A stress fracture is a bony injury that is not caused by a single traumatic event (like a fall), but rather by repetitive loading (like running). An analogy can be made with that of a paper clip. If one straightens a paper clip and then bends it back to its original position, the clip remains apparently undamaged. However, if one repeats this dozens of times, the paper clip will break. Unlike a paper clip, our bones are living tissue and have the capacity for repair. However, this repair process takes time. If we overstress a bone and do not allow enough time for repair before we stress it again, there can be some damage to the bone. If this practice is continued, the damage can increase to the point where the bone can develop a crack. If one persists in activities even further, the bone can even break completely in two. Both the crack and complete break are considered fractures.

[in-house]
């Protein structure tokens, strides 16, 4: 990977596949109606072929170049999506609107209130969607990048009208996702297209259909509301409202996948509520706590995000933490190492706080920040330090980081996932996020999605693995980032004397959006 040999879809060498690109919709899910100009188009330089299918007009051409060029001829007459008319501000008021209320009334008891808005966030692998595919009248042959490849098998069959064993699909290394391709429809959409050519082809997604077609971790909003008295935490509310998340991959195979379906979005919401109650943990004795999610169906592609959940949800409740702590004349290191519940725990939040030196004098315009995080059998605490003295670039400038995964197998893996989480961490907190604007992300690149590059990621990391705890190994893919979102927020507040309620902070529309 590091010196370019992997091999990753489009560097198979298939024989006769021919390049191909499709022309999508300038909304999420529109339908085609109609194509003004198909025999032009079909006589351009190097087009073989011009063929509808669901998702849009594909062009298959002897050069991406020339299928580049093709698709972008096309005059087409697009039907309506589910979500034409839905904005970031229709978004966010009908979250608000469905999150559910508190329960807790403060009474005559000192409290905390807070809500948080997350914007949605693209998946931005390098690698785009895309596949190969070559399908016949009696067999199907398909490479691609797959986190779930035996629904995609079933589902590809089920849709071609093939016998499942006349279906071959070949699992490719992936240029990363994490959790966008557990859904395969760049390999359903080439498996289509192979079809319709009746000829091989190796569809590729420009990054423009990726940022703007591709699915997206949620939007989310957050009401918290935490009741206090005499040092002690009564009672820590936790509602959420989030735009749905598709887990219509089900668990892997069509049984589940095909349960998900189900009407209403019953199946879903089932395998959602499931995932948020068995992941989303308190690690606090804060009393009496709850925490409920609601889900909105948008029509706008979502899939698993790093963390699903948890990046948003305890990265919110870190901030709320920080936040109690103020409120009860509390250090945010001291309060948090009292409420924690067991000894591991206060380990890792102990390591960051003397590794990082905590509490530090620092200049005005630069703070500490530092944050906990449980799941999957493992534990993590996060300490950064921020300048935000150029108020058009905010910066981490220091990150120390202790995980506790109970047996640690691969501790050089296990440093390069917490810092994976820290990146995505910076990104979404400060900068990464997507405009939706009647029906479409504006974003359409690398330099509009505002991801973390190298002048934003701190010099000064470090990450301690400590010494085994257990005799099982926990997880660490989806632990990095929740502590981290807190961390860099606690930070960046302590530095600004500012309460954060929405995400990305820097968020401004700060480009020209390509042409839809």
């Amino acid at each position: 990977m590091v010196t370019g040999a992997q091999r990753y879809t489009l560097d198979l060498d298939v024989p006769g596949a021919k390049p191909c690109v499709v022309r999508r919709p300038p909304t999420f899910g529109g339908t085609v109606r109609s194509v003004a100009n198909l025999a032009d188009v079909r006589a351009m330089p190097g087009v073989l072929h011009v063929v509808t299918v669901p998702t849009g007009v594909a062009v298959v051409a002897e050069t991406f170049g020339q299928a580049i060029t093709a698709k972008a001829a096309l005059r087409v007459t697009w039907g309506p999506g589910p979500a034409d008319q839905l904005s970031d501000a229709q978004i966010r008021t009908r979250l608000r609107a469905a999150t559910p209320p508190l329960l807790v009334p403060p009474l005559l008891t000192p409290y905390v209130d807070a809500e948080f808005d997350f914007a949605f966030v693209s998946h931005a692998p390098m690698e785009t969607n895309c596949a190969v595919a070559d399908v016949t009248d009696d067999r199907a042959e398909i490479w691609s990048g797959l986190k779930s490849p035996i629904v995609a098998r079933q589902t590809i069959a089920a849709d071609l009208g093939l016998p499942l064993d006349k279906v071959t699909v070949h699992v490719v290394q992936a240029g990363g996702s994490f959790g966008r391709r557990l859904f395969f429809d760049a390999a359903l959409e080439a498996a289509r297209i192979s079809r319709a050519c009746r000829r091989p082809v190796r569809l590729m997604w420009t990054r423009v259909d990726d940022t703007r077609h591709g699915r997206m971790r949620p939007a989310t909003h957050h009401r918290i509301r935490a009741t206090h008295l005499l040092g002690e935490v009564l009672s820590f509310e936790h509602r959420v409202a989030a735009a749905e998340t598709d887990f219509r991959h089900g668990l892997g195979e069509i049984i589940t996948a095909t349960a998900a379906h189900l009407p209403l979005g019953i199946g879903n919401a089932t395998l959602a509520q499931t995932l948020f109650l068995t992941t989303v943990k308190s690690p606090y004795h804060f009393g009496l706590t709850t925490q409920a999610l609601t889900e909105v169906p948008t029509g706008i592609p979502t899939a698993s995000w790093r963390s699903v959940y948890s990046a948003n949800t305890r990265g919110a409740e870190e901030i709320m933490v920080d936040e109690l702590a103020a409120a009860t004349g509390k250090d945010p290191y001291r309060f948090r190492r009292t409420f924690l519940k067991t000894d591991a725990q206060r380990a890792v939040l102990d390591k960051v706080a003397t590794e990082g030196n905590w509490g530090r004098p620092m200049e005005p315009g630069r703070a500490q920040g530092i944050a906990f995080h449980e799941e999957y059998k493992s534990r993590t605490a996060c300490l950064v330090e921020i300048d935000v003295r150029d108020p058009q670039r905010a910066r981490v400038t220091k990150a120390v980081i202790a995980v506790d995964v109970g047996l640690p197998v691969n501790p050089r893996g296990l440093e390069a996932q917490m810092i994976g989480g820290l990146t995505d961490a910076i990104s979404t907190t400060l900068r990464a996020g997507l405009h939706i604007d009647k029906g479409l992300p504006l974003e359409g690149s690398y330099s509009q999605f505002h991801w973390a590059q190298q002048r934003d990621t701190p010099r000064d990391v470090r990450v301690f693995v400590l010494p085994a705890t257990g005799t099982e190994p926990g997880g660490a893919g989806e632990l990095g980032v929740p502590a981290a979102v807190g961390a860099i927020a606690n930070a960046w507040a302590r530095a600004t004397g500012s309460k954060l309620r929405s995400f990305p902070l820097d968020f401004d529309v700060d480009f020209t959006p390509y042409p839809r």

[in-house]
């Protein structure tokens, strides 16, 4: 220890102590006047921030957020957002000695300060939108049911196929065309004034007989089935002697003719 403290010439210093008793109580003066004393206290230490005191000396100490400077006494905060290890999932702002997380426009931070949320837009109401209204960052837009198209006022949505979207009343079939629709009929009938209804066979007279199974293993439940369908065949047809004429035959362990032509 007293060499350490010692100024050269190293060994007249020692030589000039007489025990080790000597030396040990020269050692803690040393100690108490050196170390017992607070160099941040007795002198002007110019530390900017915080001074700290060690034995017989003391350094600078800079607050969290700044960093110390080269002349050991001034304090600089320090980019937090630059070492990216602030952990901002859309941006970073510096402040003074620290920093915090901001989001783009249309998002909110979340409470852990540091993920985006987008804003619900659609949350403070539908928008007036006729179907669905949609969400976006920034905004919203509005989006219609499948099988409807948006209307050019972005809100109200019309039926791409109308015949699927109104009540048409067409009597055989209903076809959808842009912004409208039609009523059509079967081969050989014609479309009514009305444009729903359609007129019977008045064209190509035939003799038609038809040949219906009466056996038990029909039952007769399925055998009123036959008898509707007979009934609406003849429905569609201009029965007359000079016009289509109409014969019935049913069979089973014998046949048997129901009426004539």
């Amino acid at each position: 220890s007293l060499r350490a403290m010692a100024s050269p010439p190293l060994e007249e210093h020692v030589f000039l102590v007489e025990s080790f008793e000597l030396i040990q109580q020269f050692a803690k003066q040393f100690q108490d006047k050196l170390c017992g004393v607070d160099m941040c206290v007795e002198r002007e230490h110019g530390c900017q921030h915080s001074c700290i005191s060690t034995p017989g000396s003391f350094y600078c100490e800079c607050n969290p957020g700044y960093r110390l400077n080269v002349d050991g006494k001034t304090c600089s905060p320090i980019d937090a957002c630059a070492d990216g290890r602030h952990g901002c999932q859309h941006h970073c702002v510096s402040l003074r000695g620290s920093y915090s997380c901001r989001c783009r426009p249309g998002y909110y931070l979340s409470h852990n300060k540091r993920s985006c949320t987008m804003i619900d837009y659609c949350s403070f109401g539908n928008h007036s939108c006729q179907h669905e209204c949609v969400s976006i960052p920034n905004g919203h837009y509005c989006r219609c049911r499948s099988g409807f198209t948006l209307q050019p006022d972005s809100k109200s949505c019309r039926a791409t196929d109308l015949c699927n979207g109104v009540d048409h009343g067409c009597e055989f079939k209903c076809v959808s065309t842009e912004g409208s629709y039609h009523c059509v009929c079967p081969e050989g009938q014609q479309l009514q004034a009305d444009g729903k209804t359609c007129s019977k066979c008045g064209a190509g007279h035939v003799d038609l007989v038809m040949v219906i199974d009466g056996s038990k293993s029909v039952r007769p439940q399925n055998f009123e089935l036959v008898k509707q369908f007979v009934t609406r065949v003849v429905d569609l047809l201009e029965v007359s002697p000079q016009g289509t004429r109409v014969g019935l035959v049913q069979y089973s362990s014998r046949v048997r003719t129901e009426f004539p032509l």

As you may expect, we typically see these injuries in individuals that do a lot of long distance walking and/or running, especially if they are not used to it. For example, military recruits are often forced to do a lot of marching in boot camp. As a result, they often develop what is called a “march fracture.” This is basically a stress fracture of one of the bones in the foot.
There are many different types of stress fractures. Fortunately, most of them can be treated simply by decreasing one’s activity to the point where it does not hurt. This allows the bone to repair itself. However, there are some stress fractures which should be treated more aggressively in order to achieve healing. Sometimes, this can mean being immobilized in a cast and/or being placed on crutches. Other times, this means surgical intervention.